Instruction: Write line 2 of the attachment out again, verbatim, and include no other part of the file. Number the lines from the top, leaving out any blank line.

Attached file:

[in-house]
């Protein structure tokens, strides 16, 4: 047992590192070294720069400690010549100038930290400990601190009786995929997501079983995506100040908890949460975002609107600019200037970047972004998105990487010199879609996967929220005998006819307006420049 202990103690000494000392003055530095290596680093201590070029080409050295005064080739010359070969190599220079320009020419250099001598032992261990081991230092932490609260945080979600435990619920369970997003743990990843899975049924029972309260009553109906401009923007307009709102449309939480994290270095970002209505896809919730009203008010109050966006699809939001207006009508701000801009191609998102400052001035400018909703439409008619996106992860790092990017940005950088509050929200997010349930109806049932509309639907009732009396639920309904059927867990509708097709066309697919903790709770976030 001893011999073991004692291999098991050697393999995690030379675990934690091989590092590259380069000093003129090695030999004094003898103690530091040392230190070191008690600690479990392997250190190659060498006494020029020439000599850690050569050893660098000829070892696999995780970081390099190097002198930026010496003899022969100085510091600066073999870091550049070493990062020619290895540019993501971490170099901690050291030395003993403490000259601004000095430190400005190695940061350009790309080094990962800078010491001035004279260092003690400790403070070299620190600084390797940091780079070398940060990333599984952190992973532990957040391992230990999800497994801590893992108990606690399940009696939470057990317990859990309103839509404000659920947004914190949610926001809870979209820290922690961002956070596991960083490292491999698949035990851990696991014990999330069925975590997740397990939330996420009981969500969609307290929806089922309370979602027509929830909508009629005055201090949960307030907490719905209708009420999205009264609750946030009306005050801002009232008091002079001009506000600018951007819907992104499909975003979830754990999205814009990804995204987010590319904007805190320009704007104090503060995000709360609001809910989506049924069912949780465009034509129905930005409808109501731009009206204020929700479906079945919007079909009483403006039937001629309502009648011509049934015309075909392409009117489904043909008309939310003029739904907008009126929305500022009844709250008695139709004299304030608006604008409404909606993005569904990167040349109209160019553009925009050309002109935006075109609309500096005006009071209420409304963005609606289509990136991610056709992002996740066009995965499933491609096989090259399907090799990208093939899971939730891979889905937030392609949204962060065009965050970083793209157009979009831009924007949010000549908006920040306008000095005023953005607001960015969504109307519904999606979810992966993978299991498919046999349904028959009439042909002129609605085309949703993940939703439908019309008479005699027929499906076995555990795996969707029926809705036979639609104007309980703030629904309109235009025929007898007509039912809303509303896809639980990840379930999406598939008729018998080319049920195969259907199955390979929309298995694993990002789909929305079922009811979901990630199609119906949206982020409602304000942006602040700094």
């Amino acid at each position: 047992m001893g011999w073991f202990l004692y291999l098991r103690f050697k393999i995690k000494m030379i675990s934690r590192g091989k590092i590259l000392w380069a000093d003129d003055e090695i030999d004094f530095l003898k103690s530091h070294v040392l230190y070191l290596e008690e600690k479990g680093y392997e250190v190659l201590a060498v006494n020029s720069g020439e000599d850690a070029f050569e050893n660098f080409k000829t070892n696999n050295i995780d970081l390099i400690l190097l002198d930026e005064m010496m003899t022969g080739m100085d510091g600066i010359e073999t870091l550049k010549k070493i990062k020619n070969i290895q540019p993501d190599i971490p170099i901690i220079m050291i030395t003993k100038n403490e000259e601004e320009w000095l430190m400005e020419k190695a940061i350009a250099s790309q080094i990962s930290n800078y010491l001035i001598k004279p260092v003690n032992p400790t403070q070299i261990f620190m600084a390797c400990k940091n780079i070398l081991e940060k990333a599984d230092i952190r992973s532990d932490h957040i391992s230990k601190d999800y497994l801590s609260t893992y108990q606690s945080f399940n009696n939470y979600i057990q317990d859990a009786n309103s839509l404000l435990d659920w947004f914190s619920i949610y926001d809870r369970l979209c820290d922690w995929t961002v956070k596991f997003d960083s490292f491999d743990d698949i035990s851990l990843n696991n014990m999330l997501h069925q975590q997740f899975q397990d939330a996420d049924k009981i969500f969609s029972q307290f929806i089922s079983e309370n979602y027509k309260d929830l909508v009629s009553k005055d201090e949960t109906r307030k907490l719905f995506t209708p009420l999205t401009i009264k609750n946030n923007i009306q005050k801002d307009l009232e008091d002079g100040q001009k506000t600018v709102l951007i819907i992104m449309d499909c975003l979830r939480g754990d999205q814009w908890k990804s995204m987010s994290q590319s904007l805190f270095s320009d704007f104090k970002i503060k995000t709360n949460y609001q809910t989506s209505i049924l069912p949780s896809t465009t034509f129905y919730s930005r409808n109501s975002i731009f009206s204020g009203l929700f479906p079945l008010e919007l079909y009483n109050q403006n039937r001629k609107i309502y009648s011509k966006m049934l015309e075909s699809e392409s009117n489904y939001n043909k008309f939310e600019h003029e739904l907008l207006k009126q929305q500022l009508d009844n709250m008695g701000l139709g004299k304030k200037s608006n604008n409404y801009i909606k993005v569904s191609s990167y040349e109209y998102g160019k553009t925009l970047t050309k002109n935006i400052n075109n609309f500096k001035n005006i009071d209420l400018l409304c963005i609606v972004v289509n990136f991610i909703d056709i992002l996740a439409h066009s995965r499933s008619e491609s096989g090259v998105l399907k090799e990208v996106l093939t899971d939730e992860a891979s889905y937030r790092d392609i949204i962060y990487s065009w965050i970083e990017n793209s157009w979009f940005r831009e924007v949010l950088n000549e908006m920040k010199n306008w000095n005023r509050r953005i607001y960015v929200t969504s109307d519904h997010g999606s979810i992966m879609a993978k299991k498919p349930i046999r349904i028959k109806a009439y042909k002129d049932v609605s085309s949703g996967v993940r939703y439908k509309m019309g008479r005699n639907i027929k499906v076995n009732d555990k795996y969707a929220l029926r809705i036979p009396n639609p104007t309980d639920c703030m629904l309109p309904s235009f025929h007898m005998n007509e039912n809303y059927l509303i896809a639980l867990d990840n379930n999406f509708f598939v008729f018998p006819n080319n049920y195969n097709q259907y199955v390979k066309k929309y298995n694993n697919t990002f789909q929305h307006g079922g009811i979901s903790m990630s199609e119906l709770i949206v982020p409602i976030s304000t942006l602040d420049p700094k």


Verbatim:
């Protein structure tokens, strides 16, 4: 047992590192070294720069400690010549100038930290400990601190009786995929997501079983995506100040908890949460975002609107600019200037970047972004998105990487010199879609996967929220005998006819307006420049 202990103690000494000392003055530095290596680093201590070029080409050295005064080739010359070969190599220079320009020419250099001598032992261990081991230092932490609260945080979600435990619920369970997003743990990843899975049924029972309260009553109906401009923007307009709102449309939480994290270095970002209505896809919730009203008010109050966006699809939001207006009508701000801009191609998102400052001035400018909703439409008619996106992860790092990017940005950088509050929200997010349930109806049932509309639907009732009396639920309904059927867990509708097709066309697919903790709770976030 001893011999073991004692291999098991050697393999995690030379675990934690091989590092590259380069000093003129090695030999004094003898103690530091040392230190070191008690600690479990392997250190190659060498006494020029020439000599850690050569050893660098000829070892696999995780970081390099190097002198930026010496003899022969100085510091600066073999870091550049070493990062020619290895540019993501971490170099901690050291030395003993403490000259601004000095430190400005190695940061350009790309080094990962800078010491001035004279260092003690400790403070070299620190600084390797940091780079070398940060990333599984952190992973532990957040391992230990999800497994801590893992108990606690399940009696939470057990317990859990309103839509404000659920947004914190949610926001809870979209820290922690961002956070596991960083490292491999698949035990851990696991014990999330069925975590997740397990939330996420009981969500969609307290929806089922309370979602027509929830909508009629005055201090949960307030907490719905209708009420999205009264609750946030009306005050801002009232008091002079001009506000600018951007819907992104499909975003979830754990999205814009990804995204987010590319904007805190320009704007104090503060995000709360609001809910989506049924069912949780465009034509129905930005409808109501731009009206204020929700479906079945919007079909009483403006039937001629309502009648011509049934015309075909392409009117489904043909008309939310003029739904907008009126929305500022009844709250008695139709004299304030608006604008409404909606993005569904990167040349109209160019553009925009050309002109935006075109609309500096005006009071209420409304963005609606289509990136991610056709992002996740066009995965499933491609096989090259399907090799990208093939899971939730891979889905937030392609949204962060065009965050970083793209157009979009831009924007949010000549908006920040306008000095005023953005607001960015969504109307519904999606979810992966993978299991498919046999349904028959009439042909002129609605085309949703993940939703439908019309008479005699027929499906076995555990795996969707029926809705036979639609104007309980703030629904309109235009025929007898007509039912809303509303896809639980990840379930999406598939008729018998080319049920195969259907199955390979929309298995694993990002789909929305079922009811979901990630199609119906949206982020409602304000942006602040700094």